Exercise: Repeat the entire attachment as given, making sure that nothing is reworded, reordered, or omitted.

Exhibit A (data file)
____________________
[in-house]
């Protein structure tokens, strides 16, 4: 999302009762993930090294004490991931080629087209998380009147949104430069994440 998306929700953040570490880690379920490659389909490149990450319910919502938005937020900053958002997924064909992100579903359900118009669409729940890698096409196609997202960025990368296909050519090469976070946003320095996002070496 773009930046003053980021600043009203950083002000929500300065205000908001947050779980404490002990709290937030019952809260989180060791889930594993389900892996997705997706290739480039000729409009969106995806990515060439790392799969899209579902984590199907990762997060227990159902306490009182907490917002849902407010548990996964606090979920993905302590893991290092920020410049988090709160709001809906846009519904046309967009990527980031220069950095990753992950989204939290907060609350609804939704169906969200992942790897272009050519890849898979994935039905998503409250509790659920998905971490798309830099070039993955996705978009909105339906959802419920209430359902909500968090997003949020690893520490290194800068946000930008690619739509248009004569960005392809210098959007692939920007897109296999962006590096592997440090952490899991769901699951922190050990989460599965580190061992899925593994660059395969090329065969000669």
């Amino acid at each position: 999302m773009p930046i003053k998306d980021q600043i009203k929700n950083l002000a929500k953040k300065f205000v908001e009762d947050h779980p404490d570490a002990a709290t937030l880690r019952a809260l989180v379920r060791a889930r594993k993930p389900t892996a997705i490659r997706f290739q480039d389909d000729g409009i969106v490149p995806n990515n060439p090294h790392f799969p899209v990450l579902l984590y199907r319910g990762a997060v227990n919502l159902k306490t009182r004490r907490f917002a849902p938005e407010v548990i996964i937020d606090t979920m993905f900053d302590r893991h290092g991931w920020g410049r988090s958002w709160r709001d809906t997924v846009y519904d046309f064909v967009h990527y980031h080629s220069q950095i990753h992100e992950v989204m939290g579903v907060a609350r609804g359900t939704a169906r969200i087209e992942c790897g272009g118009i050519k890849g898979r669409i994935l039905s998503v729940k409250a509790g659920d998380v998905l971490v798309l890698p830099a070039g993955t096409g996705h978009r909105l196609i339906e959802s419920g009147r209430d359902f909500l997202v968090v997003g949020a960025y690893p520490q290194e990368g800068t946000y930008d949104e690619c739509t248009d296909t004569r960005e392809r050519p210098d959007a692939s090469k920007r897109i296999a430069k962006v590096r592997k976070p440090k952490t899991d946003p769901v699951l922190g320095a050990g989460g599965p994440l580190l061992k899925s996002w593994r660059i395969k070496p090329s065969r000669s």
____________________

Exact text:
[in-house]
């Protein structure tokens, strides 16, 4: 999302009762993930090294004490991931080629087209998380009147949104430069994440 998306929700953040570490880690379920490659389909490149990450319910919502938005937020900053958002997924064909992100579903359900118009669409729940890698096409196609997202960025990368296909050519090469976070946003320095996002070496 773009930046003053980021600043009203950083002000929500300065205000908001947050779980404490002990709290937030019952809260989180060791889930594993389900892996997705997706290739480039000729409009969106995806990515060439790392799969899209579902984590199907990762997060227990159902306490009182907490917002849902407010548990996964606090979920993905302590893991290092920020410049988090709160709001809906846009519904046309967009990527980031220069950095990753992950989204939290907060609350609804939704169906969200992942790897272009050519890849898979994935039905998503409250509790659920998905971490798309830099070039993955996705978009909105339906959802419920209430359902909500968090997003949020690893520490290194800068946000930008690619739509248009004569960005392809210098959007692939920007897109296999962006590096592997440090952490899991769901699951922190050990989460599965580190061992899925593994660059395969090329065969000669």
């Amino acid at each position: 999302m773009p930046i003053k998306d980021q600043i009203k929700n950083l002000a929500k953040k300065f205000v908001e009762d947050h779980p404490d570490a002990a709290t937030l880690r019952a809260l989180v379920r060791a889930r594993k993930p389900t892996a997705i490659r997706f290739q480039d389909d000729g409009i969106v490149p995806n990515n060439p090294h790392f799969p899209v990450l579902l984590y199907r319910g990762a997060v227990n919502l159902k306490t009182r004490r907490f917002a849902p938005e407010v548990i996964i937020d606090t979920m993905f900053d302590r893991h290092g991931w920020g410049r988090s958002w709160r709001d809906t997924v846009y519904d046309f064909v967009h990527y980031h080629s220069q950095i990753h992100e992950v989204m939290g579903v907060a609350r609804g359900t939704a169906r969200i087209e992942c790897g272009g118009i050519k890849g898979r669409i994935l039905s998503v729940k409250a509790g659920d998380v998905l971490v798309l890698p830099a070039g993955t096409g996705h978009r909105l196609i339906e959802s419920g009147r209430d359902f909500l997202v968090v997003g949020a960025y690893p520490q290194e990368g800068t946000y930008d949104e690619c739509t248009d296909t004569r960005e392809r050519p210098d959007a692939s090469k920007r897109i296999a430069k962006v590096r592997k976070p440090k952490t899991d946003p769901v699951l922190g320095a050990g989460g599965p994440l580190l061992k899925s996002w593994r660059i395969k070496p090329s065969r000669s």